Internships lead to pork career

Swine's Promising Next Generation: Cactus Family Farms veterinarian seeks knowledge, opportunities for more efficient production.

Ann Hess, Content Director

October 9, 2020

3 Min Read
As director of veterinary services for Cactus Family Farms, Daniel Boykin oversees the health of 35,000 sows throughout Iowa, Georgia and South Carolina, and 850,000 market hogs across Iowa, Minnesota and Nebraska.Courtesy of Daniel Boykin

When Daniel Boykin graduated high school in 2008, he had his sights set on specializing in beef cattle veterinary medicine.

However, before he stepped foot on campus for his undergraduate education, a North Carolina State University livestock Extension agent persuaded Boykin to take an internship with The Hanor Co. at one of its nucleus farms on the eastern side of the state.

"It was a nice internship because I had never really been exposed to commercial swine production, and it offered the chance to spend time in the boar stud, in the sow farm, in the nursery and in the finisher," Boykin says. "That really gave a nice overview of all different phases of production, so to speak, in one summer."

Boykin's "out-of-the-classroom" exposure snowballed from there, with the young student taking eight more internships and seven externships over the course of his education, first at NCSU for his bachelor's in animal science and then at the NCSU College of Veterinary Medicine for his doctorate in veterinary medicine, with a food-animal focus.

He assessed the effectiveness of a swine dysentery control program with Randy Jones, Livestock Veterinary Services in Kinston, N.C., and completed a biosecurity assessment with Jeremy Pittman, Smithfield Foods.

Boykin characterized lesions of rejected pigs with Matt Turner, Prestage Farms in Clinton, N.C., and assessed semen motility characteristics during an internship with BRF in Brazil.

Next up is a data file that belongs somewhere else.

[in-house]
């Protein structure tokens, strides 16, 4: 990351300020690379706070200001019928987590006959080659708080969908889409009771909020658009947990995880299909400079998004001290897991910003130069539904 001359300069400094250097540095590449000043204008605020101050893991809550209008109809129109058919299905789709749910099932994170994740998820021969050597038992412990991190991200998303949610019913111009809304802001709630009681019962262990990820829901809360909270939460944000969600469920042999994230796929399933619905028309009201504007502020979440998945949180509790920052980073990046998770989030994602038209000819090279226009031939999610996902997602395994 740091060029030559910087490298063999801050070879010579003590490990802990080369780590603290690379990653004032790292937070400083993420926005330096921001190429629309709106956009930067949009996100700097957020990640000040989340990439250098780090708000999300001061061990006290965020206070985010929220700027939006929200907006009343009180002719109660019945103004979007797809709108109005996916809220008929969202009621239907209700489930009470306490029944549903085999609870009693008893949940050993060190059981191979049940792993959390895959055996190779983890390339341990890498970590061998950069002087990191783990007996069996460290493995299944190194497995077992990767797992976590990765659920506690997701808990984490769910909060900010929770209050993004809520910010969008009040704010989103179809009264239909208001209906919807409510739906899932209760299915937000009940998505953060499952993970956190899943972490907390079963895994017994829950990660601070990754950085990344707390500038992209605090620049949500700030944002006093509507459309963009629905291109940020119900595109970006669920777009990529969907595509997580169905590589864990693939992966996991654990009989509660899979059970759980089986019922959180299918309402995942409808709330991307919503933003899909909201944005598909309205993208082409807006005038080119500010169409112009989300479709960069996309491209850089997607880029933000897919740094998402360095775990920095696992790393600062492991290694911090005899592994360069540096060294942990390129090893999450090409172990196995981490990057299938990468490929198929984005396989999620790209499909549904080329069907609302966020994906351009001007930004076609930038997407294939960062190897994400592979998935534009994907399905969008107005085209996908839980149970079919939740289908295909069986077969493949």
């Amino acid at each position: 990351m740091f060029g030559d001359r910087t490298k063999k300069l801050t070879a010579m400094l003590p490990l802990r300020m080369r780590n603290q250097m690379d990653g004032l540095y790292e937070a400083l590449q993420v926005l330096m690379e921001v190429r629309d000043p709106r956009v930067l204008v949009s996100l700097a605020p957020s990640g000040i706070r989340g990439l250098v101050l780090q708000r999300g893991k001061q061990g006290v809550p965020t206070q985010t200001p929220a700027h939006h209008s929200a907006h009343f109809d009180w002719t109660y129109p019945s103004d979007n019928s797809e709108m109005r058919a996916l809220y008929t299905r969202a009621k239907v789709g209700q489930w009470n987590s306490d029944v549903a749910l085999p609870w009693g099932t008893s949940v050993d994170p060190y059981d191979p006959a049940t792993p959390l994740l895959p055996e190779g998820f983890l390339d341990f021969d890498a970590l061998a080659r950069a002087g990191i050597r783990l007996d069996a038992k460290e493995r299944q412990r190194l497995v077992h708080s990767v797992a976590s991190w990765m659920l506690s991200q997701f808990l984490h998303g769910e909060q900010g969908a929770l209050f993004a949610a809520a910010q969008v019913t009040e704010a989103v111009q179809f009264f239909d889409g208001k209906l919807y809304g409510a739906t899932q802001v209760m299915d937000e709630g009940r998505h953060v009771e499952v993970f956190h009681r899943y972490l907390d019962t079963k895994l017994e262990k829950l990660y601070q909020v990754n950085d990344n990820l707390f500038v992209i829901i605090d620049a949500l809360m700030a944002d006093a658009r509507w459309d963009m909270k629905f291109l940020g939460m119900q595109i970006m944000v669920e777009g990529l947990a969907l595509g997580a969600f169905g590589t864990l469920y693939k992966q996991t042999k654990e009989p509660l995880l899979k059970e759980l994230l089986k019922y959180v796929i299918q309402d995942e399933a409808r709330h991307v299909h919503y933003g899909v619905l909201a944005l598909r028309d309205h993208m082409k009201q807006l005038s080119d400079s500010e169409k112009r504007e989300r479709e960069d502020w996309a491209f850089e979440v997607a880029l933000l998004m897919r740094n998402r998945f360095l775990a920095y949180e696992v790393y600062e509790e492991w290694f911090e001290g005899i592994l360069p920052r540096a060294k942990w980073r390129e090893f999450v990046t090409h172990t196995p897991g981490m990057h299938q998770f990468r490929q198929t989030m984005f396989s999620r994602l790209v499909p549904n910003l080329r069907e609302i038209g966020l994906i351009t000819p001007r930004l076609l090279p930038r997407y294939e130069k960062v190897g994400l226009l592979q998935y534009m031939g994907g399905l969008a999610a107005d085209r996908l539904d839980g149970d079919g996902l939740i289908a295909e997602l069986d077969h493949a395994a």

He took every free moment to connect off campus with industry members and continue his education. The internships and externships also solidified his interest in working in a commercial swine production system.

"On the veterinary side, the science, the epidemiology, the thought of population medicine, the concept of working for something greater in the sense of leading people and having a greater meaning than just going to work every day — you're doing it for a larger purpose of feeding a hungry world," Boykin says. "That's kind of always been a neat concept to me."

From team to lead
After obtaining his doctorate in veterinary medicine in May 2016, Boykin took that sense of purpose with him to his first job as a staff veterinarian for Christensen Farms in Sleepy Eye, Minn.

Working within a team of company veterinarians, and Mike Eisenmenger and Laura Dalquist from Swine Vet Center in St. Peter, Minn., Boykin spent time on various sow and wean-to-finish production sites finding ways to vaccinate, treat and manage health challenges as well as eliminate disease.

Two years into his career there, Boykin had no intentions of leaving. He had planted his roots in the North Star State and bought his first home — and then one day, he received a call.

It was from a Cactus Family Farms representative who said the firm was looking to hire its first director of veterinary services for its relatively new pork production business.

With 35,000 sows throughout Iowa, Georgia and South Carolina, Cactus retains all pigs produced for its wean-to-finish production at 130 sites in Iowa, one in Minnesota and a handful in Nebraska.

One hundred percent employee-owned, Cactus markets around 850,000 hogs per year. The company plans to add 7,500 sows and seeks to add 40 new wean-to-finish barns to its operation by fall 2021.

"That was kind of the main driving force for me, was the opportunity to come and develop my own programs," says the 30-year-old, who's now based in southern Iowa.

Since starting his position at Cactus in June 2018, Boykin has been focused on helping Cactus pork production grow stronger, whether that be through building a Secure Pork Supply Plan for the sites, or implementing a whole-herd vaccination program for influenza A.

"I want to get better and better in what I do every day, to seek out knowledge and provide opportunities for us to more efficiently produce," Boykin says.

About the Author(s)

Ann Hess

Content Director, National Hog Farmer

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